ASHEVILLE, NC — Surely you remember the current Ram pickup truck: launched as a '94 model, pre-Daimler-Benz AG merger. It didn't do much.

Not much, that is, but bolster then-teetering Chrysler Corp., cement the company's reputation as the domestic industry's styling leader, make Dodge a force with which to be reckoned in the light- and medium-duty pickup segments and swell the corporate coffers to make possible the raft of new products that followed (and perhaps backhandedly, make Chrysler a ripe takeover target).

The current Ram, most notably for market-watchers, transformed the company, circa 1994, from its non-player status in the burgeoning and enormously profitable light-truck market — a pitiful 70,000-odd units annually — into a bona fide “player,” selling a high of 400,000 units and averaging 350,000 units once all the Ram's light- and medium-duty variants were on stream.

Tough act to follow, but follow DC will, with an all-new light-duty Ram launching this fall. The '02 model once again is charged with a quasi-heroic task: DC lost a lot of money last year, and the company really, really needs the remake of its highest-volume seller to be a corporate shot in the arm.

Based on first impressions while driving here, DC's head honchos can rest easier. The designers and engineers appear to have it pretty well nailed.

Most notably, the Ram's signature “big rig” look actually is even bolder than before, thanks to a more-emphatic “horse collar” grille that again sets apart the Ram from the tame Ford and GM competition.

But the '02 Ram will be noted as the first light-truck product to begin the tectonic shift toward the personal-use applications for which the majority of customers actually buy light trucks and sport/utility vehicles (SUVs). The fact is, the '02 Ram is perceptibly slanting to the “light” side of light-duty.

How do I know this? First, note that although the new Ram Quad Cab's wheelbase is barely longer than that of the previous-generation models, there's 3 ins. (7.6 cm) more room in the cab. These three inches did not materialize from thin air — they came by reducing bed size from the time-honored 6.5 ft. (2 m) to 6.25 ft. (1.9 m). Now, what dyed-in-the-wool truck buyer — one who actually uses the bed to haul things — would accept that?

Also, the new Ram's volume engine (forecast: 60% fitment) is the 4.7L SOHC V-8, which replaces, at long last, the hoary 5.2L OHV V-8. But although the 4.7L V-8 develops 235 hp — five horses more than the larger, outgoing 5.2L mill — it doesn't exactly pull with authority, never mind the fact that its 295 lb.-ft. (400 Nm) of torque is down only slightly from the 300 lb.-ft. (407 Nm) available from the old V-8. The power, nonetheless, is better than that of Ford's 4.6L SOHC V-8 (220 hp), but way off the 270 horses spit out by GM's 4.8L V-8.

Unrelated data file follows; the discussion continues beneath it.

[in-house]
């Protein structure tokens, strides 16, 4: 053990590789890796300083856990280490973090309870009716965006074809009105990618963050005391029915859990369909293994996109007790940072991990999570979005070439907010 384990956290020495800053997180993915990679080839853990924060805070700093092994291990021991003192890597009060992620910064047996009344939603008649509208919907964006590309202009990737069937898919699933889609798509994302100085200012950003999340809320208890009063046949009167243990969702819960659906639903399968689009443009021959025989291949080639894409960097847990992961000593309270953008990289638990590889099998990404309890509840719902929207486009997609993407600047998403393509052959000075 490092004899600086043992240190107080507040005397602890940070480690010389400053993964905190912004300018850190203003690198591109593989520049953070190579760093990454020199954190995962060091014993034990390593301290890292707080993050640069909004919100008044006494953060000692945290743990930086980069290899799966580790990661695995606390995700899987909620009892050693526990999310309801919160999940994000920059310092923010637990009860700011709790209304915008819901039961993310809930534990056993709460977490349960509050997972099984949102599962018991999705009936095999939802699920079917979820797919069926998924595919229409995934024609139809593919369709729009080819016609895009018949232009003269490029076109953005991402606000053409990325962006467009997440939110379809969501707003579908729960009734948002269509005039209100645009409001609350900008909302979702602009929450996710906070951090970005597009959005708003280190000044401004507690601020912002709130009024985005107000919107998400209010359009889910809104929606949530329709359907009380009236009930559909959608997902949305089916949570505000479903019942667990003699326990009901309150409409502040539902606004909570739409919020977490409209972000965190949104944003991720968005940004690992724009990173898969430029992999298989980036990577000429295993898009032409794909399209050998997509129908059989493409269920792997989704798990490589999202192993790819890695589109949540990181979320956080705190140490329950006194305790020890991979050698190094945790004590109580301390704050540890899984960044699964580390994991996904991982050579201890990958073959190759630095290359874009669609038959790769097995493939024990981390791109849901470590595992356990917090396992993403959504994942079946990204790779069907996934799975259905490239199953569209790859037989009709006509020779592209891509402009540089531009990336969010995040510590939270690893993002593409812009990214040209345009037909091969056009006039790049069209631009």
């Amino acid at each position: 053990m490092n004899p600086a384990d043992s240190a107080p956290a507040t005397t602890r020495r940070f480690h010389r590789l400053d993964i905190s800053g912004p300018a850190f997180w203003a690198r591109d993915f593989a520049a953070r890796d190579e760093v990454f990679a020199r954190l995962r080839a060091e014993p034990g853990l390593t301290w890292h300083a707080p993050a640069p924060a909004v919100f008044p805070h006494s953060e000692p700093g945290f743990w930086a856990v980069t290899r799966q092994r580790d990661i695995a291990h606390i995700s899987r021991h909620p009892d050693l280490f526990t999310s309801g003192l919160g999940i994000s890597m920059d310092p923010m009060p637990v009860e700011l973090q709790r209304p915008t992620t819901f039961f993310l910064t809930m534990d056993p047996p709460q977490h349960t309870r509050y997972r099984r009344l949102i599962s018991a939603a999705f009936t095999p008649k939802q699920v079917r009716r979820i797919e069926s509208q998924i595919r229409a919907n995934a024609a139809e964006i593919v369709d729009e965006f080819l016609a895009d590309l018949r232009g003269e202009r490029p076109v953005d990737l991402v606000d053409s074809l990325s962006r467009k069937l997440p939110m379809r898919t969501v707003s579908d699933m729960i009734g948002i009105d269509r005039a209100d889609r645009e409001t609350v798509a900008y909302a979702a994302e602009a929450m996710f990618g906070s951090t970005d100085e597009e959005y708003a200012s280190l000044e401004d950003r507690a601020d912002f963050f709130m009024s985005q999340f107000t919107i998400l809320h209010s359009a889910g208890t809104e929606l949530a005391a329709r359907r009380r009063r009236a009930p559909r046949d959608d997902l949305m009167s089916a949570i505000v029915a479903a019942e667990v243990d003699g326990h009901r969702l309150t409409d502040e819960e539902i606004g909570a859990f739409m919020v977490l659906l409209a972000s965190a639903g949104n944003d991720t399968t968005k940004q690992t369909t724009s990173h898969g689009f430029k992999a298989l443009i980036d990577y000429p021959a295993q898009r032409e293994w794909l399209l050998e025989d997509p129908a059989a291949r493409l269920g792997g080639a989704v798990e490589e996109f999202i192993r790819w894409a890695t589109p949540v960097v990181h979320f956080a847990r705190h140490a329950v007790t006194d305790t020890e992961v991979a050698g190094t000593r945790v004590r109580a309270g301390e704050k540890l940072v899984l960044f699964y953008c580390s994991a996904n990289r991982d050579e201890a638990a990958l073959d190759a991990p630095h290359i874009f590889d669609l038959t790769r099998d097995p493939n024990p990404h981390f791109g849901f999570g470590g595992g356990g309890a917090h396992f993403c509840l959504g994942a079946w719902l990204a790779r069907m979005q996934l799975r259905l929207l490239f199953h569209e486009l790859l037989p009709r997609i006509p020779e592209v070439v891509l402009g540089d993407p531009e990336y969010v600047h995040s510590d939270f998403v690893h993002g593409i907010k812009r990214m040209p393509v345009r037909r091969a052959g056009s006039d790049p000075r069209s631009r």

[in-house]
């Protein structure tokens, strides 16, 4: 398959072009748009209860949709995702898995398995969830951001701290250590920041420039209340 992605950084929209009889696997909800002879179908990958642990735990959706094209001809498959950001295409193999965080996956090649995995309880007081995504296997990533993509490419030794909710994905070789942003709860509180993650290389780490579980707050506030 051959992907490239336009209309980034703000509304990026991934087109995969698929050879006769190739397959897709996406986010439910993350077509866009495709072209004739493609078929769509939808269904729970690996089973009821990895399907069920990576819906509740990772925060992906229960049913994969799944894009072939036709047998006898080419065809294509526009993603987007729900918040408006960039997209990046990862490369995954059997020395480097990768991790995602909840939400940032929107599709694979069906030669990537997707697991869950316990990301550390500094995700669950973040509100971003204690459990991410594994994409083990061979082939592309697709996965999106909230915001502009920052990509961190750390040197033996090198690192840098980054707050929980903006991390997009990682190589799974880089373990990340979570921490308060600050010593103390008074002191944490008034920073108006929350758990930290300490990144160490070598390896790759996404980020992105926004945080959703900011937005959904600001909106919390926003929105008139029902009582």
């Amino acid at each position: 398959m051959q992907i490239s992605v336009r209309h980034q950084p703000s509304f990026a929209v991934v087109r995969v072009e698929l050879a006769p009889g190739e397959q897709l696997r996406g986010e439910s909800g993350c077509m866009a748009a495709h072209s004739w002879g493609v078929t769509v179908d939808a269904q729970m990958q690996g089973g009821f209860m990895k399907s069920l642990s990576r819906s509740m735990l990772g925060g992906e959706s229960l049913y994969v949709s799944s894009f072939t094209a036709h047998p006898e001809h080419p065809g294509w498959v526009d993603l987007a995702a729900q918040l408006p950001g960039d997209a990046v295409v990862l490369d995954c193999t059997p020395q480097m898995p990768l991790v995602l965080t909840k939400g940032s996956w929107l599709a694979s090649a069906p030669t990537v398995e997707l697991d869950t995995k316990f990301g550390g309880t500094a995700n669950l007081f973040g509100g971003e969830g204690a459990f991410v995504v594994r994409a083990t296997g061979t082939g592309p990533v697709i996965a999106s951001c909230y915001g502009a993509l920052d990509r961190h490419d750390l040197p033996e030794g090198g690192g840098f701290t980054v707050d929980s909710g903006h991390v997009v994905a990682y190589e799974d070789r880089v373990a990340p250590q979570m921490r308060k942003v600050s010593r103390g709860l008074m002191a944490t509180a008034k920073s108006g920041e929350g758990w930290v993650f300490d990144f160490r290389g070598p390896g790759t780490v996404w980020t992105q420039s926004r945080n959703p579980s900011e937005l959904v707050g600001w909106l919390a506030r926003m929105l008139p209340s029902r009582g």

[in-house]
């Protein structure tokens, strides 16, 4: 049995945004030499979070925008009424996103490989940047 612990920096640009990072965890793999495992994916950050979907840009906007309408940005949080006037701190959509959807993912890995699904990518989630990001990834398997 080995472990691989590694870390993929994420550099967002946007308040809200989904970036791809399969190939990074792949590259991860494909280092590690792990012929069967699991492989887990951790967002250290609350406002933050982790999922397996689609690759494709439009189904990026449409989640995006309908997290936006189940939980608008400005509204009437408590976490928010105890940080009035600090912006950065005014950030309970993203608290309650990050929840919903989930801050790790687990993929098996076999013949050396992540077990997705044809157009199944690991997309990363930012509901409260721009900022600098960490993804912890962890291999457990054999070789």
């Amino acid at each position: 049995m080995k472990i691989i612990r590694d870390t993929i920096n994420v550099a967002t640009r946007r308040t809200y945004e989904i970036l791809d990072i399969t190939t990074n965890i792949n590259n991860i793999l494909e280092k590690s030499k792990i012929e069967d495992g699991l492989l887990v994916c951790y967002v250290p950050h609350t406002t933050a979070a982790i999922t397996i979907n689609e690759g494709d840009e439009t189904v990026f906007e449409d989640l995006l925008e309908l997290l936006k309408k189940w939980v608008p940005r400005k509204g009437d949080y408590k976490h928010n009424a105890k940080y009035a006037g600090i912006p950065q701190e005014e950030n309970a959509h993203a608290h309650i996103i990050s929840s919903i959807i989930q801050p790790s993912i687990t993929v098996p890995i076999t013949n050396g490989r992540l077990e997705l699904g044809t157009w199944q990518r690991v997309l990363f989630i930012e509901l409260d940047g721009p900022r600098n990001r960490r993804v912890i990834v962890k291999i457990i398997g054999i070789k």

The final nail? This thing's got rack-and-pinion steering, following GM's lead with rack-and-pinion for its light-duty pickups. The Dodge system, in fact, may be too precise for the pickup paradigm: Some versions driven here — particularly the 4-wheel-drivers with their new independent front suspension — almost could be described as darty in their cornering manners.

As if to refute my assertions, however, DC engineers say for the new Ram they established “an entirely new durability cycle,” developed from surveys of off-road and commercial users. The program increased test miles by 50% and accommodates — engineers claim — 95% of genuine work or off-road users.

The newfound toughness doubtless is aided by the new hydroformed frame, which DC claims incorporates the most hydroforming of any truck frame in production: it's fully box-sectioned and everything, including the side rails, and is hydroformed from the front all the way back to the non-hydroformed rear section of the 3-section frame.

Other chassis upgrades include standard 4-wheel disc brakes (antilock control, shamefully, is optional) and optional 20-in. (51-cm) wheels, which at last begin to adequately fill up the wheel wells.

With the '02 Ram program, there's a big cost savings coming from model and equipment consolidation. Body styles are limited to two — regular and Quad Cab — combined with either of two bed lengths, the 6.25-ft. and standard 8-foot (2.4-m). There are three available engines — the also-new 3.7L SOHC V-6 (215 hp/235 lb.-ft.), the previously mentioned 4.7L V-8 and the still-hanging-around 5.9L OHV V-8 (245 hp/335 lb.-ft.).

Production began earlier this summer in DC's St. Louis plant, followed last month in Saltillo, Mexico, and finishing off in Warren, MI. DC officials say they'd like to sell 260,000 units, up from about 200,000, reflecting a renewed mix between light- and medium-duty variants that will favor the all-new '02 light-duty Ram. The new generation mediums will follow, presumably next year.

Pricing? Aggressive. The V-6, regular cab, 2-wheel-drive manual base truck starts at $17,670, which includes destination. Go up from there to a Quad Cab 4-wheel-drive at $26,065.

2002 Dodge Ram Quad Cab 4WD
Vehicle type: Front-engine, rear- or 4-wheel drive, 5-passenger 4-door pickup
Engine: 4.7L (4,701 cc) SOHC V-8; iron block/aluminum heads
Power (SAE net): 235 hp @ 4,800 rpm
Torque: 295 lb.-ft. (400 Nm) @ 3,200 rpm
Compression ratio: 9.3:1
Bore × Stroke (mm): 93 × 86.5
Transmission: 4-speed automatic/5-speed manual
Wheelbase (6.25-ft. bed): 140.5 ins. (357 cm)
Overall length: 227.7 ins. (578 cm)
Overall width: 79.9 ins. (203 cm)
Overall height: 76.6 ins. (195 cm)
Curb weight: N/A
Market competition: Ford F-150; GM GMT800; Toyota Tundra